SALT LAKE CITY — Utah Jazz stars Donovan Mitchell and Joe Ingles took time Thursday to speak on the death of a 10-year-old girl who was bullied at a Davis County elementary school.
Isabella “Izzy” Tichenor was a student at Foxboro Elementary in North Salt Lake. Her family said she died by suicide and that she was an "easy target" for bullying because she was on the autism spectrum and had dyslexia.
Izzy's mother, Brittany Tichenor, told FOX 13 she reported the bullying to teachers at Foxboro Elementary and the administration but claims nothing was done to protect her daughter.
Both Ingles and Mitchell emphasized that the Tichenor family has the team's support as they navigate their grief and many conversations have taken place within the team and league about Izzy's story.
"As an organization, there's no doubt that everyone's behind them," Ingles said.
The Utah Jazz Organization made a donation of $50,000 to Izzy's GoFundMe and before the Jazz game on Thursday against the Indana Pacers, a moment of silence was observed in honor of Izzy.
"It's mind boggling," Mitchell said. "It's sad. It's just flat out disgusting. You know...bullying in itself."
Mitchell, who frequently speaks as a youth advocate believes this should have never happened. He promised to continue to speak out on the issue and discuss with the family what further action could be taken on Izzy's behalf.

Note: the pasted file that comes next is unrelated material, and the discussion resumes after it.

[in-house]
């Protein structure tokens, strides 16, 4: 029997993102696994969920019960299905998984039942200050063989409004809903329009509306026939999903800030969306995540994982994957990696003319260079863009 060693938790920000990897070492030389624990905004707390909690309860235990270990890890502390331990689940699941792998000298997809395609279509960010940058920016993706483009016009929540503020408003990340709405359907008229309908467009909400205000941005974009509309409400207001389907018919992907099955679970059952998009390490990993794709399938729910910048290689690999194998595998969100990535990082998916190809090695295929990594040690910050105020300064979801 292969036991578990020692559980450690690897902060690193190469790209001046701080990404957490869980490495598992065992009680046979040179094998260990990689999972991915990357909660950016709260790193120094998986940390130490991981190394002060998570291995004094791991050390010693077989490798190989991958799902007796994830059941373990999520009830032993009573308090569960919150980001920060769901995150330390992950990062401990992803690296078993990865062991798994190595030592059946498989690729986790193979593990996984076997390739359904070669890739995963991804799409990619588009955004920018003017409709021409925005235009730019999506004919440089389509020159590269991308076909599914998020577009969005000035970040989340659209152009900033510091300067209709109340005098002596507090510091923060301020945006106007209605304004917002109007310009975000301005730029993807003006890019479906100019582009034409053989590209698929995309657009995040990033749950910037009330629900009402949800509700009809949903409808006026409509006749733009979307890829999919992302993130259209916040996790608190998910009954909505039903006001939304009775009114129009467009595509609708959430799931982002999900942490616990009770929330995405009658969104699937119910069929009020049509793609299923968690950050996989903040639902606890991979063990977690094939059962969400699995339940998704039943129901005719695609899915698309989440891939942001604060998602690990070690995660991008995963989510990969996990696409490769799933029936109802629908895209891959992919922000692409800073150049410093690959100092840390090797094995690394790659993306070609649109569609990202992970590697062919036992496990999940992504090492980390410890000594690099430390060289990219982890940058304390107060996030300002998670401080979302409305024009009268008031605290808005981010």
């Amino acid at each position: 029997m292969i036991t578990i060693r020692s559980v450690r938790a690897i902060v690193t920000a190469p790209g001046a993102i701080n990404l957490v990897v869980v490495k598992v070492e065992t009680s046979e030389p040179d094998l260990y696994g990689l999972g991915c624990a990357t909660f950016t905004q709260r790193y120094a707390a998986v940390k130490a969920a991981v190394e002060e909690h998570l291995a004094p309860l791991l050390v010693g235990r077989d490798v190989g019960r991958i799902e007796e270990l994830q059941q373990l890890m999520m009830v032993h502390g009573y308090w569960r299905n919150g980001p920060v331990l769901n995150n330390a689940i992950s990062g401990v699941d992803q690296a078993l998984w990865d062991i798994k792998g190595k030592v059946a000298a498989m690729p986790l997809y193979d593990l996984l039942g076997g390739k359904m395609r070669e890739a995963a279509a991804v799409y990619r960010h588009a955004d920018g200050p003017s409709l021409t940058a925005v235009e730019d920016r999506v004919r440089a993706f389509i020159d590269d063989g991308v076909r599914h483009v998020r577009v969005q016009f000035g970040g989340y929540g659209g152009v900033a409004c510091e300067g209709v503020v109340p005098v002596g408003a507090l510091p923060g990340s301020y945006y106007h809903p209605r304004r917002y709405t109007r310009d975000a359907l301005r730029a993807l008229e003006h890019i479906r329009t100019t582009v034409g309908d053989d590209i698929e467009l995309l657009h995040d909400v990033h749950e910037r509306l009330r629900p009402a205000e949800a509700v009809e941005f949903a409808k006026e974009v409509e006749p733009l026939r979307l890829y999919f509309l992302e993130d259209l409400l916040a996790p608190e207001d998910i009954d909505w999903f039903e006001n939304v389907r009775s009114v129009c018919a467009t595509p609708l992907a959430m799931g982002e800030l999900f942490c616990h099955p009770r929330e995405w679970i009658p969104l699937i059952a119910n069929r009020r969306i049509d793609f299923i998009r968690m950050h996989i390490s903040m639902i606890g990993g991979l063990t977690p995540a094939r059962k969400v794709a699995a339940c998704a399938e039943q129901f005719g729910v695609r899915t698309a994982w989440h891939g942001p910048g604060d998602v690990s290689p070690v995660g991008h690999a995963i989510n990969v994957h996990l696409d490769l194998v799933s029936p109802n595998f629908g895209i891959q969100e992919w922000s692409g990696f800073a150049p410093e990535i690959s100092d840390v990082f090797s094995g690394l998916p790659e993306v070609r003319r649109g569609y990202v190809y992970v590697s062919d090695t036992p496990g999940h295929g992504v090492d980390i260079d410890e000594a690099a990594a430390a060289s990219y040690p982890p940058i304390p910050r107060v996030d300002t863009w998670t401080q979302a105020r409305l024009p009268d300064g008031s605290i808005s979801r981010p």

"A child who had hopes and dreams is no longer with us because of that, and I think that doesn't sit right with me," Mitchell said. "My mom's a teacher as well. So obviously, y'all know that the schooling system education system is something that's really near and dear to me."
Joe Ingles said he had the chance to speak with Izzy's mom, and remarked that hearing their story from the perspective of her family was truly heartbreaking.
"It's disgusting that that had to end like this for Izzy and her family," Ingles said. "Because at the moment, the teacher of that class is still at school, the kids that were bullying are still going to school, and Izzy's family are the only people that are really living a different life to what everyone else is right now."
Ingles has frequently spoken out about his son, Jacob, who also has autism. Hearing Izzy's story has struck close to home, Ingles said, due to the similarities between Izzy and his son. He promised Izzy's family he would do whatever it takes to make a change in the education community for the better.
"She's got a story that she wants to tell and I'll be her voice if need be I'm going to do everything I can for her family," Ignles said. "Obviously right now what were they going through to support them but then obviously moving forward to make sure this doesn't happen again."
The Jazz Stars reiterated that children in Utah and around the country, especially those facing disabilities, deserve the opportunity to go to school in a safe and loving environment.
"We need to continue to help our youth grow and help our youth to become and feel accepted and feel wanted," Mitchell said.
"Regardless of a special needs or race or color, or religion or whatever it is, [kids] deserve to be able to go to school and learn and play on the playground and do what every kid wants to do at school, have fun with their friends," Ingles commented.